Traffic-Related Air Pollution, Particulate Matter, and Autism

Department of Preventive Medicine, Keck School of Medicine, Zilkha Neurogenetic Institute, Children's Hospital Los Angeles, University of Southern California, Los Angeles, CA 90089, USA.
JAMA Psychiatry (Impact Factor: 12.01). 01/2013; 70(1):71-7. DOI: 10.1001/jamapsychiatry.2013.266
Source: PubMed

ABSTRACT Autism is a heterogeneous disorder with genetic and environmental factors likely contributing to its origins. Examination of hazardous pollutants has suggested the importance of air toxics in the etiology of autism, yet little research has examined its association with local levels of air pollution using residence-specific exposure assignments.
To examine the relationship between traffic-related air pollution, air quality, and autism.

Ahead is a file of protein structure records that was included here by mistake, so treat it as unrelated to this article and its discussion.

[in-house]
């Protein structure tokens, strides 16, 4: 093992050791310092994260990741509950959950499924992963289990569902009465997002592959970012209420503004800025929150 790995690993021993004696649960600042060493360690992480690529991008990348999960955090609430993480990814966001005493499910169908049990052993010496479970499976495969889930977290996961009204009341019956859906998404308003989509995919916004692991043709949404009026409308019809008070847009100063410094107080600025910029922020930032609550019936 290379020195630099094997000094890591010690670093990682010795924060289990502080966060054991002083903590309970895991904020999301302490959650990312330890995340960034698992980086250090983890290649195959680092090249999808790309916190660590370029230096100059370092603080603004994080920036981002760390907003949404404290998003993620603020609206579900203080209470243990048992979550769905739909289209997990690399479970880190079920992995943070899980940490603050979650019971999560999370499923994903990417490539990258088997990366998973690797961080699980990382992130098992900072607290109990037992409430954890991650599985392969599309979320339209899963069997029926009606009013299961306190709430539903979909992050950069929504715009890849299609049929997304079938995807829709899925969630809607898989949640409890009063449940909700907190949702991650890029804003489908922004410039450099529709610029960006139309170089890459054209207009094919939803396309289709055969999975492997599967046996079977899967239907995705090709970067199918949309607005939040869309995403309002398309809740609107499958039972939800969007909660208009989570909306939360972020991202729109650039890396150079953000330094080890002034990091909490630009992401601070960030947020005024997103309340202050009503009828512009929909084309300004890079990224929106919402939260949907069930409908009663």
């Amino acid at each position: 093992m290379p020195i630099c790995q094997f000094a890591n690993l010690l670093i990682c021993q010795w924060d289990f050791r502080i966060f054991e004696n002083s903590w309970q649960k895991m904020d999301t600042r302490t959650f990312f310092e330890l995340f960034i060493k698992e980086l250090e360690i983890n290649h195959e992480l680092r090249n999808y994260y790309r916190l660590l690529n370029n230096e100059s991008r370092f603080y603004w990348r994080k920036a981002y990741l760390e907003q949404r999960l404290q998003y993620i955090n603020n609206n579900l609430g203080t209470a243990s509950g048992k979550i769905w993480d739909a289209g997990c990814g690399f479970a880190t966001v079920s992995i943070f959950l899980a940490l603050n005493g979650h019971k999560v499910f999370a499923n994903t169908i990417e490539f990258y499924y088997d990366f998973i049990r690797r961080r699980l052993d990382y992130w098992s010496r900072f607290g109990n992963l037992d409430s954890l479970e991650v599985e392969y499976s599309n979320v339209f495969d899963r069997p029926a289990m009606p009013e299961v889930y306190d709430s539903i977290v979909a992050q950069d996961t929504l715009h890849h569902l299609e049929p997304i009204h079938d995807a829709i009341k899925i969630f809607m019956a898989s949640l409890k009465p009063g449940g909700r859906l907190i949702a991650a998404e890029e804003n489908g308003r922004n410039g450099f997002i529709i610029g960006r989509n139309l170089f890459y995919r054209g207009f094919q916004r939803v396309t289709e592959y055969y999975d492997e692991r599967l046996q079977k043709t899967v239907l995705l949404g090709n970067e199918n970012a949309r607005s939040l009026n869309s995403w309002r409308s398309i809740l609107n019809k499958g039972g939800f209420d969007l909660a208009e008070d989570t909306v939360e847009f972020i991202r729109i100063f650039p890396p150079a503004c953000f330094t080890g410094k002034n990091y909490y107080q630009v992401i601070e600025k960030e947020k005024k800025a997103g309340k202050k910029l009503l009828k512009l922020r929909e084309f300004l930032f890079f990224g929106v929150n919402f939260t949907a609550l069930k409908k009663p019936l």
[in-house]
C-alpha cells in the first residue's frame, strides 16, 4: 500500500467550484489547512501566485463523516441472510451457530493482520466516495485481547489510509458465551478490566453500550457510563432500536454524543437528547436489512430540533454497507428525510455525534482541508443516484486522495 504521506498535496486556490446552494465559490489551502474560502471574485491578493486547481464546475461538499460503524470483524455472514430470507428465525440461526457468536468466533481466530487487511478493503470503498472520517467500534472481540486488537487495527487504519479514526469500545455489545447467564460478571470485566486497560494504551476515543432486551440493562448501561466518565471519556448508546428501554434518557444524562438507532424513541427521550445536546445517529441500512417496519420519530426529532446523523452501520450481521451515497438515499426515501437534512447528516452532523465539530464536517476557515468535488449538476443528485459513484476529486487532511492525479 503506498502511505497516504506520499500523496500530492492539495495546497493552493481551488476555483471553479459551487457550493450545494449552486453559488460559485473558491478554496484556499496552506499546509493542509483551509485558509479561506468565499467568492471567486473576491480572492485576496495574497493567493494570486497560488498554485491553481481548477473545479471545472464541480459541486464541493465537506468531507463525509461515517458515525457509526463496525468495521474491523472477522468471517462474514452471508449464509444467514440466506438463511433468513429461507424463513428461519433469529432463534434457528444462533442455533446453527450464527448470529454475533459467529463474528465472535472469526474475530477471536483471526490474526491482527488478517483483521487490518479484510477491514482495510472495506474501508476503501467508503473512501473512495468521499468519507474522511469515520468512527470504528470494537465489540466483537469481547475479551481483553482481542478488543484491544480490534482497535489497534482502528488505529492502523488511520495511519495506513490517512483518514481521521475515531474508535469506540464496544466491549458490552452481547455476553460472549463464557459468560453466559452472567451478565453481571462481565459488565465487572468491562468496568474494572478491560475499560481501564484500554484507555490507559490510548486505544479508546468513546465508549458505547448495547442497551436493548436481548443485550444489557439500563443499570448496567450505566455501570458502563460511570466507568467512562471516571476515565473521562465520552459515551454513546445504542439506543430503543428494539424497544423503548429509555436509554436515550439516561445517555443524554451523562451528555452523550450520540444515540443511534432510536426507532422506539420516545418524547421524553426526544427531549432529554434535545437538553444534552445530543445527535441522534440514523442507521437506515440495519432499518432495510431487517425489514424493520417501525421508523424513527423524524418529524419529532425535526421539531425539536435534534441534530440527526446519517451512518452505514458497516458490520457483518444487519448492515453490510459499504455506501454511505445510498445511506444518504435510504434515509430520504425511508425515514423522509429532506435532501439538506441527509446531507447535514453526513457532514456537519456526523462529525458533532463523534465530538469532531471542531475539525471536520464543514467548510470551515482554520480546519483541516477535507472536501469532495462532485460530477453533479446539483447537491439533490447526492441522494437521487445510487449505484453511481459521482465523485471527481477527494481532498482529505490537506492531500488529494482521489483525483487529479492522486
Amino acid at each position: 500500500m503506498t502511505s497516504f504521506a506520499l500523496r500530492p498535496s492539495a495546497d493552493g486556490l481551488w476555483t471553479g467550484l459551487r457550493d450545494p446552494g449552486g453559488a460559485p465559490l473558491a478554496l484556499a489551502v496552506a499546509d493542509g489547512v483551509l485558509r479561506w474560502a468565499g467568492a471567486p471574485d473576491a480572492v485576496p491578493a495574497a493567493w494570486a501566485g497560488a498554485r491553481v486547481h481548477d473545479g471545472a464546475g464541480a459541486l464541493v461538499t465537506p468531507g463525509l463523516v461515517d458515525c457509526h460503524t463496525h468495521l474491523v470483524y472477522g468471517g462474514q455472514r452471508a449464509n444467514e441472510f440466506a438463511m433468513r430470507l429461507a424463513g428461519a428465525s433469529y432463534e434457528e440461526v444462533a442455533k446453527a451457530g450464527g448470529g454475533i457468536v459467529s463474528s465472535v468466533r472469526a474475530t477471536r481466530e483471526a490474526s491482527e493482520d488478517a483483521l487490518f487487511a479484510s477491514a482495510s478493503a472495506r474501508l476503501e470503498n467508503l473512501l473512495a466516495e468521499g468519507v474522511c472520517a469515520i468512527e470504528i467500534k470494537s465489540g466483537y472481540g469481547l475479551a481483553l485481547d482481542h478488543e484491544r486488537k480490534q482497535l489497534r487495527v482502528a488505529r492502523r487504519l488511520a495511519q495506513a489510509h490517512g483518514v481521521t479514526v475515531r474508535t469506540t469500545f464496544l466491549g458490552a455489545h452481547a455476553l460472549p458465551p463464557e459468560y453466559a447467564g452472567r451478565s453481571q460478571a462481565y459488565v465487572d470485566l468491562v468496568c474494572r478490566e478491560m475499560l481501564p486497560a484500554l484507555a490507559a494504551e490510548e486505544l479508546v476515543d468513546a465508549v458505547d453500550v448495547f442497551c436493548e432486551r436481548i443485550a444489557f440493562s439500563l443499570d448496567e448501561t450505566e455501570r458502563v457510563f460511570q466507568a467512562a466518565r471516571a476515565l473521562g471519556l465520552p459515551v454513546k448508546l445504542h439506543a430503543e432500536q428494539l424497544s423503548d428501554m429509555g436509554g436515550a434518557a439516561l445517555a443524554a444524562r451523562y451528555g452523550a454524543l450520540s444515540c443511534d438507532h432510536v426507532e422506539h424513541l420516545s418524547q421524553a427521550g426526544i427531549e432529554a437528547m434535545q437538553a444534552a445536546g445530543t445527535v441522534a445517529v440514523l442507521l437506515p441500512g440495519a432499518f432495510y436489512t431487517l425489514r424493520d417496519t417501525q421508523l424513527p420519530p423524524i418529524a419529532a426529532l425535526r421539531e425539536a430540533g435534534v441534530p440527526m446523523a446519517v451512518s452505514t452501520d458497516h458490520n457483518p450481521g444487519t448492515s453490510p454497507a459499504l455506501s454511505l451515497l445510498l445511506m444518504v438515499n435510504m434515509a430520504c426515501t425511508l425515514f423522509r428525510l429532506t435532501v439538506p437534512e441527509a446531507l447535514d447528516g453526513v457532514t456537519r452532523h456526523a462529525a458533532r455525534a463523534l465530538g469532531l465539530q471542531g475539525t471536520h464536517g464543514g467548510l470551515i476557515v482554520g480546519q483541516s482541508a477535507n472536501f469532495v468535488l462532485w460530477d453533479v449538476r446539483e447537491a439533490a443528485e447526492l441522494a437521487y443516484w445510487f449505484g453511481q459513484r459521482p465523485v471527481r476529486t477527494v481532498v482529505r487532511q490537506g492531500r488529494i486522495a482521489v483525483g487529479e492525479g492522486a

This population-based case-control study includes data obtained from children with autism and control children with typical development who were enrolled in the Childhood Autism Risks from Genetics and the Environment study in California. The mother's address from the birth certificate and addresses reported from a residential history questionnaire were used to estimate exposure for each trimester of pregnancy and first year of life. Traffic-related air pollution was assigned to each location using a line-source air-quality dispersion model. Regional air pollutant measures were based on the Environmental Protection Agency's Air Quality System data. Logistic regression models compared estimated and measured pollutant levels for children with autism and for control children with typical development.
Case-control study from California.
A total of 279 children with autism and a total of 245 control children with typical development.